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Index > IDE Development > Fresh IDE in two worlds - setup manual.

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JohnFound



Joined: 16 Jun 2003
Posts: 3500
Location: Bulgaria
JohnFound
How to setup Fresh IDE in Linux and Windows

The upcoming version 3.0 of Fresh IDE will be fully portable, but until then, we have to use the Windows version of Fresh. The good news is that Fresh IDE runs like a charm in Wine.

So, now (since v2.0.5) we have a choice - whatever OS we choose we can develop applications for Linux and Windows, including editing, compiling, running and debugging. Of course we are talking about GUI applications.

Let's see how to setup the two variants:

I. Working in Windows
In order to run Linux native applications inside Windows, Fresh uses special Linux distribution - andLinux.

andLinux is complete Ubuntu distribution, that uses coLinux kernel in order to allow running of Linux inside Windows OS.

How to setup andLinux to work with Fresh?

Step 1. Download andLinux package from andLinux download page.

There are two packages: "KDE version" and "minimal/XFCE version" available. For using with Fresh IDE, it is not important what version you will choose.

KDE package is very big and very slow distribution that contains many bundled programs and tools, but in general you will not need them. The size of KDE package is 500MB download and 5GB installed.

The XFCE package is relatively smaller and faster. Relatively means 200MB downloaded file and 2GB installed on the disk.

It is obvious that the right choice is to use XFCE package.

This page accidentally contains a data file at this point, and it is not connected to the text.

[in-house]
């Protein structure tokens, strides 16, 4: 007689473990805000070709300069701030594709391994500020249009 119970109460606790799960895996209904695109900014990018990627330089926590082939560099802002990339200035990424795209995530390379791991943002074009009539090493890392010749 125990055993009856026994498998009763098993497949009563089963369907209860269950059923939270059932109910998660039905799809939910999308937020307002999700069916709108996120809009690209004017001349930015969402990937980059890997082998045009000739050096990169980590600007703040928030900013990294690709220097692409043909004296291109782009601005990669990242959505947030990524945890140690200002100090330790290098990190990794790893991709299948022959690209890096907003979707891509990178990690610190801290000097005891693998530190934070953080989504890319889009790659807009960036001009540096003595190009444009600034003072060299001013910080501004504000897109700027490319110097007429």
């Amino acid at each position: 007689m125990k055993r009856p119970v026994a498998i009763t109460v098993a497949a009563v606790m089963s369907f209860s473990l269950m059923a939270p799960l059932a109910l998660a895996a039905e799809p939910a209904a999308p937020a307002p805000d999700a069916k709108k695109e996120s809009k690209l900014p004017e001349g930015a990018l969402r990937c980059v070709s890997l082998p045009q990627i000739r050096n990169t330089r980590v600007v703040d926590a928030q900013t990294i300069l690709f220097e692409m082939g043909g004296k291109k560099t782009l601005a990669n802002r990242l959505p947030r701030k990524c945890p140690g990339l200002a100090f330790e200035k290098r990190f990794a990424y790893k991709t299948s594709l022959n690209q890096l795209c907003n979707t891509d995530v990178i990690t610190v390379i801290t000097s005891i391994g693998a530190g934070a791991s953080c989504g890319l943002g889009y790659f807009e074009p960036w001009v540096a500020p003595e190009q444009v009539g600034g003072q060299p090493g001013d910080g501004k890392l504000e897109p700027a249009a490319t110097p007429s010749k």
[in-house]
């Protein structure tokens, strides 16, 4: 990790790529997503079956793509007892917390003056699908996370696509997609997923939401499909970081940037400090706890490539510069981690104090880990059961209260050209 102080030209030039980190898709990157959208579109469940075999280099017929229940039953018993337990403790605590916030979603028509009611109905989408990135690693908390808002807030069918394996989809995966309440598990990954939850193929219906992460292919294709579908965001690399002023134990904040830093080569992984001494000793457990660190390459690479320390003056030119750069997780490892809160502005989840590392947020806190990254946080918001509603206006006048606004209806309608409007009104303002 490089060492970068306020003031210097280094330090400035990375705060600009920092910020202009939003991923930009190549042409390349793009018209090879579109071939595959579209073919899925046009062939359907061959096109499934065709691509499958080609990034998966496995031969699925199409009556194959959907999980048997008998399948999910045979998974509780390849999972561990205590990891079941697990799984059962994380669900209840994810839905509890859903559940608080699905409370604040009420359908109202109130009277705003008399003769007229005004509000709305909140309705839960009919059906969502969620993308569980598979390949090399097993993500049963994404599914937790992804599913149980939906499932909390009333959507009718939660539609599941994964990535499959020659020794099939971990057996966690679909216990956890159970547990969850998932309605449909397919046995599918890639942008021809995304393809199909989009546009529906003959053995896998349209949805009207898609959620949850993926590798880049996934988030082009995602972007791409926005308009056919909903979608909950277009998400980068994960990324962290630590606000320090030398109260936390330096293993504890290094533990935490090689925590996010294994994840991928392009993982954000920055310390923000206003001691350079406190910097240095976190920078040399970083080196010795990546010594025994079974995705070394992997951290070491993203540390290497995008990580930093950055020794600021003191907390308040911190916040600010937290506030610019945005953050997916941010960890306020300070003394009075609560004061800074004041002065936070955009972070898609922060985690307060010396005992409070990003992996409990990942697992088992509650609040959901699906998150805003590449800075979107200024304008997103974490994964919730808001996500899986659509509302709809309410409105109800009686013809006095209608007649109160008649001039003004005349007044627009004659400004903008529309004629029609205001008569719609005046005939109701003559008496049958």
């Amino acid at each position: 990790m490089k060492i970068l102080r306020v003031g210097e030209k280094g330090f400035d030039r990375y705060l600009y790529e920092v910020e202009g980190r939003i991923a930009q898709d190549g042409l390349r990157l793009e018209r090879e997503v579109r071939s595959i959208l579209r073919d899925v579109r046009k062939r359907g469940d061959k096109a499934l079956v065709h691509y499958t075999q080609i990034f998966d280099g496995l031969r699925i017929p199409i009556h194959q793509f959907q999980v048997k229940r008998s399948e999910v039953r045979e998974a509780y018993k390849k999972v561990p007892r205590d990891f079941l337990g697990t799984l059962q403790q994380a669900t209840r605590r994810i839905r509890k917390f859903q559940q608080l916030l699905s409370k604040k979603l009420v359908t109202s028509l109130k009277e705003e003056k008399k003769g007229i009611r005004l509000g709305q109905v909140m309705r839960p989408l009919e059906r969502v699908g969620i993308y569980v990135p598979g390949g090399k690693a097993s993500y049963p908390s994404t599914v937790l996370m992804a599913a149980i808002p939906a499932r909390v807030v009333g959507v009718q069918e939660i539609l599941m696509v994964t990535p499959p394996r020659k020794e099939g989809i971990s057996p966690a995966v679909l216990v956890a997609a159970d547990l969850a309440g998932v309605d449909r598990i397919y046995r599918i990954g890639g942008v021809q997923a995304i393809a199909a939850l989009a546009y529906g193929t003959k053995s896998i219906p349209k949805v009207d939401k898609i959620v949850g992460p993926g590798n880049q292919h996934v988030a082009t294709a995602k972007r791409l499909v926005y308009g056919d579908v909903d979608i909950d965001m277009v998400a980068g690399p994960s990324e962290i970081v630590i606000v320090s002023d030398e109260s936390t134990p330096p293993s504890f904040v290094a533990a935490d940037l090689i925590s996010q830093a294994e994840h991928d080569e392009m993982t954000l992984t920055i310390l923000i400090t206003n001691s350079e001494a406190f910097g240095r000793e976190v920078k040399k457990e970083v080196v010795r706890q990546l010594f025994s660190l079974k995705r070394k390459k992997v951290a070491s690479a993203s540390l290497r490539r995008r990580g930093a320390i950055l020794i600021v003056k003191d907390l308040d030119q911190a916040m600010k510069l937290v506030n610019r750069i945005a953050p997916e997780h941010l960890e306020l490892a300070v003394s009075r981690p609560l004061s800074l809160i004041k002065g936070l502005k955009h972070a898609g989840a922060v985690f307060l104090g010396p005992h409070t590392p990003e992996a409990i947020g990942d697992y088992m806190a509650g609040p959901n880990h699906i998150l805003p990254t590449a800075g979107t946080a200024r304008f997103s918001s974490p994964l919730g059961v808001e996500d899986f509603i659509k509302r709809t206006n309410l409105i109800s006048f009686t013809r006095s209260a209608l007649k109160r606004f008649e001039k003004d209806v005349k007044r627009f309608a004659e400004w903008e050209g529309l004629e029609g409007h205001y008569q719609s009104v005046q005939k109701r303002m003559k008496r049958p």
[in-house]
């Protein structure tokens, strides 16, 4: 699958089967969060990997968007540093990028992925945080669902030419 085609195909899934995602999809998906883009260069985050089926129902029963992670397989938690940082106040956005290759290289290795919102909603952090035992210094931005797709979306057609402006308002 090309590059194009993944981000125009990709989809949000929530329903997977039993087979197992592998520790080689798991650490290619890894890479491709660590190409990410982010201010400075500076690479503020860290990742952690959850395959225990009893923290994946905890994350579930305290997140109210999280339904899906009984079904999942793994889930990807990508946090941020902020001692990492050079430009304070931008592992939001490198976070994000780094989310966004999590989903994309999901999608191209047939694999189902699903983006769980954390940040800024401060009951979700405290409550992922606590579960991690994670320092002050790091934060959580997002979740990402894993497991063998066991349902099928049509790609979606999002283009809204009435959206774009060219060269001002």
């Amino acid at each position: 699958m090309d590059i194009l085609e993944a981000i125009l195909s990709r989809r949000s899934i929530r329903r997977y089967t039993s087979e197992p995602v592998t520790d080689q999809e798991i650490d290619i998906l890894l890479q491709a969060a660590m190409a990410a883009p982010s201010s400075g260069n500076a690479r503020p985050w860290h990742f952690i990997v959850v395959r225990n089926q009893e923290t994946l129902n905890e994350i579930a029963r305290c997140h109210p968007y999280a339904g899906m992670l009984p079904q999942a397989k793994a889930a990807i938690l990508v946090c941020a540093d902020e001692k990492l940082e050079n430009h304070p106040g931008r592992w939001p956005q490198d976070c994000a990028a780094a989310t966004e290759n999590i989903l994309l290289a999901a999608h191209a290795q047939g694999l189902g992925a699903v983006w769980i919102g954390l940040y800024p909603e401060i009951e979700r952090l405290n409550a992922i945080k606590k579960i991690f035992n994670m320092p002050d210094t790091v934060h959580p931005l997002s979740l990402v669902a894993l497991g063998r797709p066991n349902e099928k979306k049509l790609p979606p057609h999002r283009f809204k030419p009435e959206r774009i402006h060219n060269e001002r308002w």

Step 2. Run the downloaded setup file and answer to the different questions of the setup wizard.

The important features that we need are:

- coLinux version - choose the stable version (0.7.4 in my case) instead of latest (0.8.0) - we shall work with andLinux, not to play.
- Memory size - 256MB RAM (or maybe more - if you can afford it).
- Install XMing server on your primary screen.
- Sound - you can enable or disable sound in Linux option - it is harmless although it is one more running server.
- Startup type + Panel - select "run andLinux automatically as a NT service + use Windows shortcuts"; It is not very important, but can save you a little manual work and troubles later.
- andLinux login - just select your user name and password for Linux root.
- Windows File Access - it is important! - select "using CoFS", no matter it is not recommended.
- File Access Using CoFS - important! - create one new directory somewhere and select it to be mount via CoFS. This will be the shared directory, visible from Windows and from Linux in the same time.

All other features you can choose freely or simply leave them to default state.

When you start installation, the installer will try to install network driver. It is possible Windows will protest and will atempt to mislead you by asking to not install not certified driver. You must ignore these attempts and firmly click "install".

After installation of andLinux you have to restart Windows and probably andLinux will not run. Very Happy It is because of the Windows firewall. All new network adapters are firewalled by default. As long as installed adapter (named TAP-Colinux) is virtual and local, you will not need any firewall so, go to control panel/Windows firewall/Advanced and uncheck "TAP-Colinux" adapter from the list of adapters.

Then you can run some Linux program - in the Windows tray, there is a andLinux menu icon that have shortcuts to several Linux programs.

Step 3. Install several additional Linux tools. You will need additionally debugger and come decent terminal emulator. I choose xterm for terminal, because it is small and white by default. Wink You can choose to use the built-in terminal named in the simple Linux manner: "xfce4-terminal" and console debugger "gdb". In this case you have skip this step.

Start "Synaptic" - package manager for Ubuntu from the tray menu. You have to enter root password you choose on install.

When Synaptic is started, click "Reload" to refresh the package list from the network and then use search to locate needed programs. I personally recommend "xterm" as terminal and "ddd" as a GUI front end to "gdb".

Well, I recommend "ddd" only because it is only Linux debugger that I was able to run under andLinux and able to show disassembled code of the program.

Mark selected programs for install, click on Apply button and wait until downloading and installation.

Here you can encounter only one problem - your computer is behind a proxy server.